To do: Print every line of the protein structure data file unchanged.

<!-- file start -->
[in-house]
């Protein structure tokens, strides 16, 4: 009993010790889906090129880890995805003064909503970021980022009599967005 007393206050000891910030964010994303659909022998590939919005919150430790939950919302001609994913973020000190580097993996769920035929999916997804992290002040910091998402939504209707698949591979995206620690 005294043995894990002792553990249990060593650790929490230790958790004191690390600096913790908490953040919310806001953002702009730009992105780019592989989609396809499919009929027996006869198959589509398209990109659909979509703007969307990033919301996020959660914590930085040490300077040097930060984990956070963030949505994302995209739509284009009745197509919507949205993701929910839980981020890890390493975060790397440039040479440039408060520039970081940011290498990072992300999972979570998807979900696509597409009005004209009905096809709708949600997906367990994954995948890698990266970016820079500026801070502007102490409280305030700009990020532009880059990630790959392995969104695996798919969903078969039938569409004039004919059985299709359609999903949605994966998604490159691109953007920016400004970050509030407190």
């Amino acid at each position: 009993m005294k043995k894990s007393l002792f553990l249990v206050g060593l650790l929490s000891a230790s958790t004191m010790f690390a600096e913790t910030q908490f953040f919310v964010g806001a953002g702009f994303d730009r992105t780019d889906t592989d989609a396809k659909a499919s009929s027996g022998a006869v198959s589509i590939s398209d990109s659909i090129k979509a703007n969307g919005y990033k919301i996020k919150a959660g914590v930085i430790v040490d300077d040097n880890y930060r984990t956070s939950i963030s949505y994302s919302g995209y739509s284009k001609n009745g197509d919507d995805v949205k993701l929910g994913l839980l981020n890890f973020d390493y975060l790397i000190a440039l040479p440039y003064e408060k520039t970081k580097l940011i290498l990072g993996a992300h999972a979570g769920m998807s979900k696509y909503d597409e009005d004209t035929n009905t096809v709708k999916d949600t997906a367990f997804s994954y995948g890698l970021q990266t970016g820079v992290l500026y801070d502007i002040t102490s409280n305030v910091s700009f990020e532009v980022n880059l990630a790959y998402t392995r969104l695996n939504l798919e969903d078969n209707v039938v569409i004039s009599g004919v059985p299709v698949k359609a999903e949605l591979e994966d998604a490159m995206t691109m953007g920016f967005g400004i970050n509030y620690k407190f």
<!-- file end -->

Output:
[in-house]
């Protein structure tokens, strides 16, 4: 009993010790889906090129880890995805003064909503970021980022009599967005 007393206050000891910030964010994303659909022998590939919005919150430790939950919302001609994913973020000190580097993996769920035929999916997804992290002040910091998402939504209707698949591979995206620690 005294043995894990002792553990249990060593650790929490230790958790004191690390600096913790908490953040919310806001953002702009730009992105780019592989989609396809499919009929027996006869198959589509398209990109659909979509703007969307990033919301996020959660914590930085040490300077040097930060984990956070963030949505994302995209739509284009009745197509919507949205993701929910839980981020890890390493975060790397440039040479440039408060520039970081940011290498990072992300999972979570998807979900696509597409009005004209009905096809709708949600997906367990994954995948890698990266970016820079500026801070502007102490409280305030700009990020532009880059990630790959392995969104695996798919969903078969039938569409004039004919059985299709359609999903949605994966998604490159691109953007920016400004970050509030407190």
């Amino acid at each position: 009993m005294k043995k894990s007393l002792f553990l249990v206050g060593l650790l929490s000891a230790s958790t004191m010790f690390a600096e913790t910030q908490f953040f919310v964010g806001a953002g702009f994303d730009r992105t780019d889906t592989d989609a396809k659909a499919s009929s027996g022998a006869v198959s589509i590939s398209d990109s659909i090129k979509a703007n969307g919005y990033k919301i996020k919150a959660g914590v930085i430790v040490d300077d040097n880890y930060r984990t956070s939950i963030s949505y994302s919302g995209y739509s284009k001609n009745g197509d919507d995805v949205k993701l929910g994913l839980l981020n890890f973020d390493y975060l790397i000190a440039l040479p440039y003064e408060k520039t970081k580097l940011i290498l990072g993996a992300h999972a979570g769920m998807s979900k696509y909503d597409e009005d004209t035929n009905t096809v709708k999916d949600t997906a367990f997804s994954y995948g890698l970021q990266t970016g820079v992290l500026y801070d502007i002040t102490s409280n305030v910091s700009f990020e532009v980022n880059l990630a790959y998402t392995r969104l695996n939504l798919e969903d078969n209707v039938v569409i004039s009599g004919v059985p299709v698949k359609a999903e949605l591979e994966d998604a490159m995206t691109m953007g920016f967005g400004i970050n509030y620690k407190f």